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Moment Iyer was injured, you had to look in Rahane's direction: Shastri

Shastri termed Rahane's comeback as a reward for his impressive domestic show

Mumbai: Former cricketer Ravi Shastri after Raymond Ltd. Chairman and Managing Director Gautam Hari Singhania handed over the restored iconic vintage Audi 100 to him, in Mumbai, Friday, June 3, 2022. (PTI Photo/Shashank Parade)   (

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Press Trust of India New Delhi
Former head coach Ravi Shastri feels that Ajinkya Rahane was a certainty to make the Indian squad for the World Test Championship final against Australia once Shreyas Iyer was ruled out due to lower-back stress fracture.
The WTC final will be played at the Oval in London from June 7-11.
Shastri, who coached the Indian team for six out of seven years between 2014 to 2021, sarcastically commented that people who presumed that the former India captain made it to the Test team on basis of three IPL knocks, "must have been on holiday when he scored 600 plus runs in domestic cricket."

"I'm so glad he's made it to the side. He batted beautifully in these two-three games he's played in the IPL, has looked in great touch. And let's not forget the experience he has. The moment Shreyas Iyer was injured, you had to look in that direction," Shastri told ESPN Cricinfo.
Rahane's pedigree is such that he always had a shot, considering his contribution as a skipper to one of India's greatest Test triumphs overseas when the team won in Australia in 2021.
"Absolutely, it's a one-off big game, like the Super Bowl, and you need your experienced player. Don't forget just two-and-a-half years ago, the man won a Test series in Australia. He was the captain when Virat went (on paternity leave) and did a sterling job."

Shastri termed Rahane's comeback as a reward for his impressive domestic show.
"People think he's just played three IPL games and that's why he's in the side. They must have been on holiday for six months when he was playing first-class cricket. They must've been somewhere in the jungle where there's no contact with anyone in the world. When you go six months into a holiday, you miss those 600 runs."

Shastri said that Rahane's comeback is also somewhat similar to another veteran Cheteshwar Pujara, who made his case after scoring truckloads of runs for Sussex in County cricket.
"People forget that hundred at the MCG, the way he (Rahane) played, and the fact that he's gone back to the grind. You saw what it did with Pujara, he went back to the grind playing domestic cricket, playing county cricket, just got the number of runs under his belt, then came back into Test cricket and performed.
"It's the same thing with Rahane, let's hope that experience comes handy."

Rahane has scored a 127-ball-61 against Mumbai Indians and a 29-ball-71 against KKR and Shatsri did admit that watching his current rhythm has also helped the fellow Mumbaikar's cause.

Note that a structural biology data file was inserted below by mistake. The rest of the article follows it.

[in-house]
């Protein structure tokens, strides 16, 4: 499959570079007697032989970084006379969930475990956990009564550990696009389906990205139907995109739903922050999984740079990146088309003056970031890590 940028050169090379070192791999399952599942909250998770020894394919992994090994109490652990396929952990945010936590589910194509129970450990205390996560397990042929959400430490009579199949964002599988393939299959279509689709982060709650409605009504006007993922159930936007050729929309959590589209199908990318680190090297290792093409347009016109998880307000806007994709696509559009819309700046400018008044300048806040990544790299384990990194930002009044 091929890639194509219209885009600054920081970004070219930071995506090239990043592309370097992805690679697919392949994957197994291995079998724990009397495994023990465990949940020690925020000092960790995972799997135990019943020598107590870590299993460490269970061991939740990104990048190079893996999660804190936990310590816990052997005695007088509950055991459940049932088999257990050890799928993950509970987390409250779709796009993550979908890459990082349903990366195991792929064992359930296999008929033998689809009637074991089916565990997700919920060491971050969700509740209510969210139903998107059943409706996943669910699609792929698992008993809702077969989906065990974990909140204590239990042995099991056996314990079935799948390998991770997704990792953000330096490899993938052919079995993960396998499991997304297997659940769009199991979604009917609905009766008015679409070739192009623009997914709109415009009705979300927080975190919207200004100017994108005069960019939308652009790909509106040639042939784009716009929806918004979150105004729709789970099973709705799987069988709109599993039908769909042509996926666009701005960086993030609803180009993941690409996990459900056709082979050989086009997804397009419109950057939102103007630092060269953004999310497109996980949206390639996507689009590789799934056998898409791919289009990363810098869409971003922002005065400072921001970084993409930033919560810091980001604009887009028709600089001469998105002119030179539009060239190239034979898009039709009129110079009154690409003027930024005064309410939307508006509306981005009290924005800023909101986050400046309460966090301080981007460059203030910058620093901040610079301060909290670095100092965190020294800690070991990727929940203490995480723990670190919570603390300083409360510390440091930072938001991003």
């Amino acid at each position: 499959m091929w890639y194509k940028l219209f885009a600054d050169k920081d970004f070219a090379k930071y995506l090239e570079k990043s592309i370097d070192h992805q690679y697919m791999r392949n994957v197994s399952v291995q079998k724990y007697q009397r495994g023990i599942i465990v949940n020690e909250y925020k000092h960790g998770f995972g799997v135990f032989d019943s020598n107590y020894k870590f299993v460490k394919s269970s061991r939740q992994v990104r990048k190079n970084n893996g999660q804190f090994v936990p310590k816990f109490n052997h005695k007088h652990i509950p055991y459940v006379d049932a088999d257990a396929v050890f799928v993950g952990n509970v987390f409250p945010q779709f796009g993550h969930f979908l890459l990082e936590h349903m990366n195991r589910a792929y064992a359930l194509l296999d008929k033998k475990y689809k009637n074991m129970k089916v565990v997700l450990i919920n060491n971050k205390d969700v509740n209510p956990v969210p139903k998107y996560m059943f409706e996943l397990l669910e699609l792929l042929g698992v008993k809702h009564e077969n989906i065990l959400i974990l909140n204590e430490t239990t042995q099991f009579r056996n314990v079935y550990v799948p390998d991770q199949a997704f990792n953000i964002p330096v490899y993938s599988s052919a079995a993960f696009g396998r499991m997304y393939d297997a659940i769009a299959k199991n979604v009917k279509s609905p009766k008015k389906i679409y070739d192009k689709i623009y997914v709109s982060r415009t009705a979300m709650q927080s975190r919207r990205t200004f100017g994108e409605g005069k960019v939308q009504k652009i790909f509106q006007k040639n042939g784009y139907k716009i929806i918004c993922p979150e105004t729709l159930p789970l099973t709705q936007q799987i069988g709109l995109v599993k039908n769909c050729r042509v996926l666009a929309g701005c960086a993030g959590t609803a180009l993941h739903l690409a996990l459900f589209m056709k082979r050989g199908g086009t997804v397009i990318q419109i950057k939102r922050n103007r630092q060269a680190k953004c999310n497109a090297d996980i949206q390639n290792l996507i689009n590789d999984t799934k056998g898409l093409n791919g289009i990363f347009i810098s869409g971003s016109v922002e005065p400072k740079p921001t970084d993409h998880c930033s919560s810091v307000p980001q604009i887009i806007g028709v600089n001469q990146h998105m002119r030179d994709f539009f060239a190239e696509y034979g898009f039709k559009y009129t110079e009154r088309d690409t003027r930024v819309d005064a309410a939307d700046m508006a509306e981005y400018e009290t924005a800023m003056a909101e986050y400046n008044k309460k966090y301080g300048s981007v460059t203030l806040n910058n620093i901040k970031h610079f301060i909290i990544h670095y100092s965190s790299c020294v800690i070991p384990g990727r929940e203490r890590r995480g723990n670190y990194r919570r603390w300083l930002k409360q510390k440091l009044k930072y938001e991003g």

"Oh, a lot, because the memory is fresh. Domestic cricket was over two months ago. People might tend to forget it, even the selectors. Suddenly you come in and play that kind of innings where you look at ease, the timing is good, the footwork is good, the confidence is good, it would have definitely helped."

"Coach should be invited for selection meetings"

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The BCCI constitution doesn't mandate a national coach to participate in selection meetings and it is only skipper who can attend but without a voting right.
Asked about team selections during his tenure, Shastri said: "I have zero first-hand experience (of attending selection meetings). Seven years I was part of the team, I never went near a selection meeting. I wasn't invited either. I think in the long run, yes (a coach should be invited)."

While he didn't name anyone, Shastri did take a dig at some former officials, who he felt attended selection meetings unconstitutionally.
Shastri has time and again made his dislike for a former BCCI office-bearer apparent and has used every forum that he has got to take sly digs at his "bete noire".
"From what I gather, there were a lot of people (in the meetings), over the last three-four years, inside selection meetings, not supposed to be there, against the constitution but pitched up."

Shatsri opined that for a coach, it is always important to know what the selectors are thinking.
"You spend a lot of time with the boys, it's important, even if not in voting capacity, but to hear what the selectors are thinking, what is their train of thoughts are.
"And then to decide what could be the right thing for the side. I have zero idea how it starts, how it finishes, who are there in the meeting. "

The former India all-rounder said that he deliberately stayed away to earn trust of players.
"I needed the trust of the player," Shastri explained. "if a player knew I was a selector or I could influence a selector/chairman of the committee, then will he open up to me?

"Will he have the same trust in me? There could be a certain people who will come and still be open and upfront, there could be a certain people who might not want to, and I don't blame them because they may have some reservations."

"From my point of view, that's why I thought it's best to stay away, but in the long run, especially when a team is in the rebuilding stage, it's extremely important that a coach who spends a lot of time with the players within the confines of the dressing room can give some valuable inputs.

(Only the headline and picture of this report may have been reworked by the Business Standard staff; the rest of the content is auto-generated from a syndicated feed.)

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First Published: Apr 28 2023 | 6:44 PM IST

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